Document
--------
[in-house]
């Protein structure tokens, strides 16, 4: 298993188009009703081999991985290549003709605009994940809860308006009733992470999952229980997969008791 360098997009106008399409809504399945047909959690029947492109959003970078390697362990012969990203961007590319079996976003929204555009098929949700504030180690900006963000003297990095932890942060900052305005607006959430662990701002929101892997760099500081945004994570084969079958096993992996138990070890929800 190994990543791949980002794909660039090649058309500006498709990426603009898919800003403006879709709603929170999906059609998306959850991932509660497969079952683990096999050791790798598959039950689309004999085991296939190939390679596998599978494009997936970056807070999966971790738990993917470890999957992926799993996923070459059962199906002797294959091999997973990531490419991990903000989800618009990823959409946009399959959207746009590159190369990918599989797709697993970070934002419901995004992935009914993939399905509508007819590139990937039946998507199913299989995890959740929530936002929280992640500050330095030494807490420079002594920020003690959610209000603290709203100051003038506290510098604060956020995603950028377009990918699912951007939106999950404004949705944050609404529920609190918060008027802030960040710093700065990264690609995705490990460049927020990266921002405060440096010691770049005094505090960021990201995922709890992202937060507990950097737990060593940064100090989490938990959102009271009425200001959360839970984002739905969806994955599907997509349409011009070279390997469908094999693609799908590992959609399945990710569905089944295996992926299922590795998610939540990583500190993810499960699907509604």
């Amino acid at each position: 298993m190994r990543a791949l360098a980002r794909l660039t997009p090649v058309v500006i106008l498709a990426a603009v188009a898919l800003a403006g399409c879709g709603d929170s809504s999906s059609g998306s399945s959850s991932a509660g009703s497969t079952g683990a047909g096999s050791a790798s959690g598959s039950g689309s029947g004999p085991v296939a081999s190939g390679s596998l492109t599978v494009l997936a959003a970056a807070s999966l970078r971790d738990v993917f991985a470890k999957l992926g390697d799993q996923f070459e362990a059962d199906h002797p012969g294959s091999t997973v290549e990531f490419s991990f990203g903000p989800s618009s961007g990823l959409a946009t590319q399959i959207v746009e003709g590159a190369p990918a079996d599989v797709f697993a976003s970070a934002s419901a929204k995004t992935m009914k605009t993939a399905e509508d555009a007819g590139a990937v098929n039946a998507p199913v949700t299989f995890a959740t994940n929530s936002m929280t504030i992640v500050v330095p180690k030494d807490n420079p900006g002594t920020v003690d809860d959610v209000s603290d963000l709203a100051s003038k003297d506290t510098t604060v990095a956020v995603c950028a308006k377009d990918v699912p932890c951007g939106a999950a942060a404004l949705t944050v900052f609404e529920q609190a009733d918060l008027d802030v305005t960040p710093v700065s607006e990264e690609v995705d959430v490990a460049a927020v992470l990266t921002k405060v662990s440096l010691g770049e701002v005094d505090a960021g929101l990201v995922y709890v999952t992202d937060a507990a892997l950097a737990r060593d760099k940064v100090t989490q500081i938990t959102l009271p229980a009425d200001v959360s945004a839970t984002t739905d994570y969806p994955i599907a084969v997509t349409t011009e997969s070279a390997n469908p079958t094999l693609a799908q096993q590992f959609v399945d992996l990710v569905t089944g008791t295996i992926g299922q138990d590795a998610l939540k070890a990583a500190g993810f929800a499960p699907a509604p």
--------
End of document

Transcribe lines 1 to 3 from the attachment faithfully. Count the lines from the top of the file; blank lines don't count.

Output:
[in-house]
């Protein structure tokens, strides 16, 4: 298993188009009703081999991985290549003709605009994940809860308006009733992470999952229980997969008791 360098997009106008399409809504399945047909959690029947492109959003970078390697362990012969990203961007590319079996976003929204555009098929949700504030180690900006963000003297990095932890942060900052305005607006959430662990701002929101892997760099500081945004994570084969079958096993992996138990070890929800 190994990543791949980002794909660039090649058309500006498709990426603009898919800003403006879709709603929170999906059609998306959850991932509660497969079952683990096999050791790798598959039950689309004999085991296939190939390679596998599978494009997936970056807070999966971790738990993917470890999957992926799993996923070459059962199906002797294959091999997973990531490419991990903000989800618009990823959409946009399959959207746009590159190369990918599989797709697993970070934002419901995004992935009914993939399905509508007819590139990937039946998507199913299989995890959740929530936002929280992640500050330095030494807490420079002594920020003690959610209000603290709203100051003038506290510098604060956020995603950028377009990918699912951007939106999950404004949705944050609404529920609190918060008027802030960040710093700065990264690609995705490990460049927020990266921002405060440096010691770049005094505090960021990201995922709890992202937060507990950097737990060593940064100090989490938990959102009271009425200001959360839970984002739905969806994955599907997509349409011009070279390997469908094999693609799908590992959609399945990710569905089944295996992926299922590795998610939540990583500190993810499960699907509604």
């Amino acid at each position: 298993m190994r990543a791949l360098a980002r794909l660039t997009p090649v058309v500006i106008l498709a990426a603009v188009a898919l800003a403006g399409c879709g709603d929170s809504s999906s059609g998306s399945s959850s991932a509660g009703s497969t079952g683990a047909g096999s050791a790798s959690g598959s039950g689309s029947g004999p085991v296939a081999s190939g390679s596998l492109t599978v494009l997936a959003a970056a807070s999966l970078r971790d738990v993917f991985a470890k999957l992926g390697d799993q996923f070459e362990a059962d199906h002797p012969g294959s091999t997973v290549e990531f490419s991990f990203g903000p989800s618009s961007g990823l959409a946009t590319q399959i959207v746009e003709g590159a190369p990918a079996d599989v797709f697993a976003s970070a934002s419901a929204k995004t992935m009914k605009t993939a399905e509508d555009a007819g590139a990937v098929n039946a998507p199913v949700t299989f995890a959740t994940n929530s936002m929280t504030i992640v500050v330095p180690k030494d807490n420079p900006g002594t920020v003690d809860d959610v209000s603290d963000l709203a100051s003038k003297d506290t510098t604060v990095a956020v995603c950028a308006k377009d990918v699912p932890c951007g939106a999950a942060a404004l949705t944050v900052f609404e529920q609190a009733d918060l008027d802030v305005t960040p710093v700065s607006e990264e690609v995705d959430v490990a460049a927020v992470l990266t921002k405060v662990s440096l010691g770049e701002v005094d505090a960021g929101l990201v995922y709890v999952t992202d937060a507990a892997l950097a737990r060593d760099k940064v100090t989490q500081i938990t959102l009271p229980a009425d200001v959360s945004a839970t984002t739905d994570y969806p994955i599907a084969v997509t349409t011009e997969s070279a390997n469908p079958t094999l693609a799908q096993q590992f959609v399945d992996l990710v569905t089944g008791t295996i992926g299922q138990d590795a998610l939540k070890a990583a500190g993810f929800a499960p699907a509604p």